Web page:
The Speed of Light:
It’s Not Just a Good Idea
It’s the Law.
The good thing about the laws of physics is that they require no law enforcement agencies to maintain them, although I do own a nerdy T-shirt that says
Many natural phenomena reflect the interplay of multiple physical laws operating at once. This fact often complicates the analysis and, in most cases, requires supercomputers to calculate things and to keep track of important parameters. When comet Shoemaker-Levy 9 plunged into and then exploded within Jupiter’s gas-rich atmosphere in 1994, the most accurate computer model of what was to happen combined the laws of fluid mechanics, thermodynamics, kinematics, and gravitation. Climate and weather represent other leading examples of complicated (and difficult-to-predict) phenomena. But the basic laws governing them are still at work. Jupiter’s Great Red Spot, a raging anti-cyclone that has been going strong for at least 350 years, is driven by identical physical processes that generate storms on Earth and elsewhere in the solar system.
Another class of universal truths are the conservation laws, where the amount of some measured quantity remains unchanged no matter what. The three most important are the conservation of mass and energy, the conservation of linear and angular momentum, and the conservation of electric charge. These laws are in evidence on Earth, and everywhere we have thought to look in the universe—from the domain of particle physics to the large scale structure of the universe.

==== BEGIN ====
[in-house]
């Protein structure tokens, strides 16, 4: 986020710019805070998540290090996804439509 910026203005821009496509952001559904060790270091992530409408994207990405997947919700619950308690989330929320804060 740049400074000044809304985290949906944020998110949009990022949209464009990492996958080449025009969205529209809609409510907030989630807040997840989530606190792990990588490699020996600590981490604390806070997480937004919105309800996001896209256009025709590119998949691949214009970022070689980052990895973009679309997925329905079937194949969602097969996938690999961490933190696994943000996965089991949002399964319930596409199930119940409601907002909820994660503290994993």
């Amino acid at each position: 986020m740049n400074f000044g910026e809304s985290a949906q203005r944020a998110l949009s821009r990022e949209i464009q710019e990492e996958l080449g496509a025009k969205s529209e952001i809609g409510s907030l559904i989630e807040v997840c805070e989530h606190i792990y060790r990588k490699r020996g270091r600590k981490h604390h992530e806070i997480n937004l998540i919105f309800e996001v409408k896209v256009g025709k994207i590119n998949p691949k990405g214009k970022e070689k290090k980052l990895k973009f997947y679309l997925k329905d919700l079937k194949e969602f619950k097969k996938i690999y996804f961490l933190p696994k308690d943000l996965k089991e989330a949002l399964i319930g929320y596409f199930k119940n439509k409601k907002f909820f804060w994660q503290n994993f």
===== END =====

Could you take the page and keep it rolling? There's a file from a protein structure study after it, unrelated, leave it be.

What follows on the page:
In spite of all this boasting, all is not perfect in paradise. It happens that we cannot see, touch, or taste the source of ninety percent of the gravity of the universe. This mysterious dark matter, which remains undetected except for its gravitational pull on matter we see, may be composed of exotic particles that we have yet to discover or identify. A minority of astrophysicists, however, are unconvinced and have suggested that there is no dark matter—you just need to modify Newton’s law of gravity. Simply add a few components to the equations and all will be well.
Perhaps one day we will learn that Newton’s gravity indeed requires adjustment. That’ll be okay. It has happened once before. In 1915, Albert Einstein came up with the general theory of relativity, which reformulated the principles of gravity in a way that applied to objects of extremely high mass, a realm unknown to Newton and where his law of gravity breaks down. The lesson here is that our confidence flows through the range of conditions over which a law has been tested and verified. The broader this range the more powerful that law becomes in describing the cosmos. For ordinary household gravity, Newton’s law works just fine. For black holes and the large scale structure of the universe we need general relativity. They each work flawlessly in their own domain, wherever that domain may be in the universe.